1. Rule. Heard finally with consent of counsel for the parties.
2. The petitioner is aggrieved by the order dated 3rdDecember, 2014 passed by the Asstt. Commissioner of Labour in exercise of powers under the Minimum Wages Act, 1948 [for short the Act of 1948 ]. By the said order, the petitioner has been directed to pay minimum wages to the respondent nos. 3 and 4.
3. The facts giving rise to the present Writ Petition are that the petitioner-Society is duly registered under the provisions of the Maharashtra Co-operative Societies Act, 1960. This Society, as per its bye-laws, is functioning on 'No profit; No loss' basis. Its object is to advance loans to its members who comprise of employees working with the Industrial Training Institutes. The respondent nos. 3 and 4 claim to be in employment with the Society and, according to them, they were not being paid wages as per the Act of 1948. The said respondents, therefore, on 8th January, 2013 moved the Asstt. Commissioner of Labour under the provisions of Section 20 (1) of the Act of 1948 with a prayer that they be paid wages in accordance with the Act of 1948. In response to the notice issued by the said authority, the petitioner took the stand that it was not a commercial establishment as defined by provisions of Section 2 (4) of the Maharashtra Shops and Establishments Act, 1948 [for short the said Act ]. According to the petitioner, the provisions of the Act of 1948, therefore, were not applicable to it and the said authority had no jurisdiction to entertain the claim for payment of minimum wages. By the impugned order, the respondent no.1 allowed the application moved by the respondent nos. 3 and 4 and directed payment of minimum wages along with compensation. Being aggrieved, the present Writ Petition has been filed.
4. Shri V.P. Marpakwar, the learned counsel for the petitioner, submitted that the petitioner-Society was not a commercial establishment on the basis of which it could be directed to pay minimum wages under the Act of 1948 to the respondent nos. 3 and 4. He submitted that the Society was catering to the needs of its members who were employees of the Industrial Training Institutes. The Society was working on a 'No profit; No loss' basis. It was merely advancing loans to its members. The activities carried out by the Society could not be treated to be the activities of an industry and, therefore, no such direction could have been issued by the respondent no.1. The learned counsel referred to the provisions of Section 2 (4) of the said Act as well as the provisions of Section 2 (g) so also the Schedule Part-I, Item 17 of the Act of 1948, to support the stand as taken. According to him, though this plea was specifically raised in the reply filed before the respondent no.1, the same was not given its due consideration. Without prejudice, it was submitted that the direction to pay compensation was also unjustified in the facts of the present case. He, therefore, submitted that the impugned order was liable to be set aside, as the respondent nos. 3 and 4 had the remedy of approaching the Co-operative Court for redressal of their grievances. He sought to support his submissions by relying upon the judgment of the Hon'ble Supreme Court in Management of SOM Vihar Apartment Owners Housing Maintenance Society Ltd. Vs. Workmen C/o. Indian Engineering and General Mazdoor [2001-I-LLJ 1413], the judgment of learned Single Judge in Kiran Industrial Premises Co-op. Society Ltd., Vs. Janata Kamgar Union and others [2001 I CLR 1046], as affirmed by the Division Bench in Shantaram Pandurang Jadhav and others Vs. Kiran Industrial Premises Co-op. Soc. Ltd. [2007 III CLR 418], the Judgment of learned Single Judge in the case of Shamim Ahmed Siddique Vs. Society Ltd. and others, decided at the Principal Seat on 11thFebruary, 2008 and the Judgment in Writ Petition No. 2457 of 2006 [Maharashtra State Electricity Board Karmachari Sah. Pat Sanstha and another Vs. Smt. Nanda Arvind Mutkure]; decided on 20th August, 2015.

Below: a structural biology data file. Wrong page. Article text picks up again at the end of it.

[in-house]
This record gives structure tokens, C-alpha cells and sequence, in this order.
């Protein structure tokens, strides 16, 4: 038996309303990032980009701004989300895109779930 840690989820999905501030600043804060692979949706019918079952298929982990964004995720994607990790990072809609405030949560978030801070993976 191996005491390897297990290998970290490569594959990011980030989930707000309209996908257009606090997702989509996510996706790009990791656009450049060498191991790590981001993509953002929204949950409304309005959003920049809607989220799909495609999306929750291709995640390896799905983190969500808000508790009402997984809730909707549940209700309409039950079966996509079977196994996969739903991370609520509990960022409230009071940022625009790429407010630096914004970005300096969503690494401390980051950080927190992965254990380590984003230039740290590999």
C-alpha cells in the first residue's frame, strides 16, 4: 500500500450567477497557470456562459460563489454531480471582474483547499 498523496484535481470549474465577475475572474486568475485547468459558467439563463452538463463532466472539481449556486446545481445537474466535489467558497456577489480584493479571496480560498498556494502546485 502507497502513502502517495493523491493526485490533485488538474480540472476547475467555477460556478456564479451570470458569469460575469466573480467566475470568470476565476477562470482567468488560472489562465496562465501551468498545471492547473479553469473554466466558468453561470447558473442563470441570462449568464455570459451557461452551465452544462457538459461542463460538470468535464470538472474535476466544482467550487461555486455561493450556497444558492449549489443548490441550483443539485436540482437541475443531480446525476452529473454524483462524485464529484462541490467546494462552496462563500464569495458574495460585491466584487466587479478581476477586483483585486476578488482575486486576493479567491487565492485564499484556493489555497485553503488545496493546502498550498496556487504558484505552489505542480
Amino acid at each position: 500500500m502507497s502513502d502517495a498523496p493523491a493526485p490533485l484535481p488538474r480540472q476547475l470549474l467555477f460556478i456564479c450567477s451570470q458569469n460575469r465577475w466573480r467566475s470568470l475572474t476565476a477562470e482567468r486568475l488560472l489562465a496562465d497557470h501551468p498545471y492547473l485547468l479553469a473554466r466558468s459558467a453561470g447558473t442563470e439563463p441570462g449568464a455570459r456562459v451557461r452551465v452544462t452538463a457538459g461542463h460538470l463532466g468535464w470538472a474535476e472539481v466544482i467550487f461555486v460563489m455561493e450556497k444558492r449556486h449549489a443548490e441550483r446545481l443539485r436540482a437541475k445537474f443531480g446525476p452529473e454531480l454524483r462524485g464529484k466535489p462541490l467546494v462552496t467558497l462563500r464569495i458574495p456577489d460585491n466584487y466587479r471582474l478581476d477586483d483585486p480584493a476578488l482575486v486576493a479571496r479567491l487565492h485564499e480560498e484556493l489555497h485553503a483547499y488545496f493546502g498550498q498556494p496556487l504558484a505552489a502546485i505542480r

5. On the other hand, Shri S.W. Sambre, the learned counsel for the respondent nos. 3 and 4 vehemently opposed the aforesaid submissions. According to him, the respondent no.1, after considering the entire controversy, had rightly come to the conclusion that the petitioner-Society was a commercial establishment and hence could be directed to pay minimum wages to the said respondents. According to him, the documents on record indicate that the petitioner-Society was earning profits and the claim made on behalf of the petitioner that it was running on 'No profit; No loss' basis was not correct. He submitted that since the year 2012, the demand for minimum wages was being made by the respondent nos. 3 and 4; but this demand was ignored by the Society. He sought to distinguish the judgments relied upon by the learned counsel for the petitioner, on the ground that the facts of those cases were distinct from the facts of the present case. In fact, he submitted that the jurisdiction of the respondent no.1 was being sought to be challenged for the first time before this Court in the present proceedings. He also justified the direction to pay compensation considering the delay on the part of the petitioner in paying the amount of minimum wages. He, therefore, submitted that the Writ Petition was liable to be dismissed.
Ms. Tajwar Khan, learned Asstt. Govt. Pleader appeared for respondent nos. 1 and 2.
6. I have heard the learned counsel for the parties at length and I have given due consideration to their respective submissions.
7. Since the principal challenge raised on behalf of the petitioner is to the jurisdiction of the Asstt. Commissioner of Labour to entertain the claim for payment of minimum wages, as made by the respondent nos. 3 and 4, it would be necessary to consider the relevant statutory provisions at the inception. Section 2 (g) of the Act of 1948 defines Scheduled Employment to mean an employment specified in the Schedule to the Act of 1948. Section 27 of the Act of 948 empowers the State Govt. to include any employment in either Part of the Schedule. Part-I of the Schedule to the Act of 1948, in so far as the same is applicable to the State of Maharashtra, indicates, as per Entry No.17, the employment in any shop or commercial establishment other than an employment in any bank or an employment included in any other entries. As per the Explanation thereto, the expressions shop and establishment would have the meanings assigned to them in the Maharashtra Shops and Establishments Act, 1948.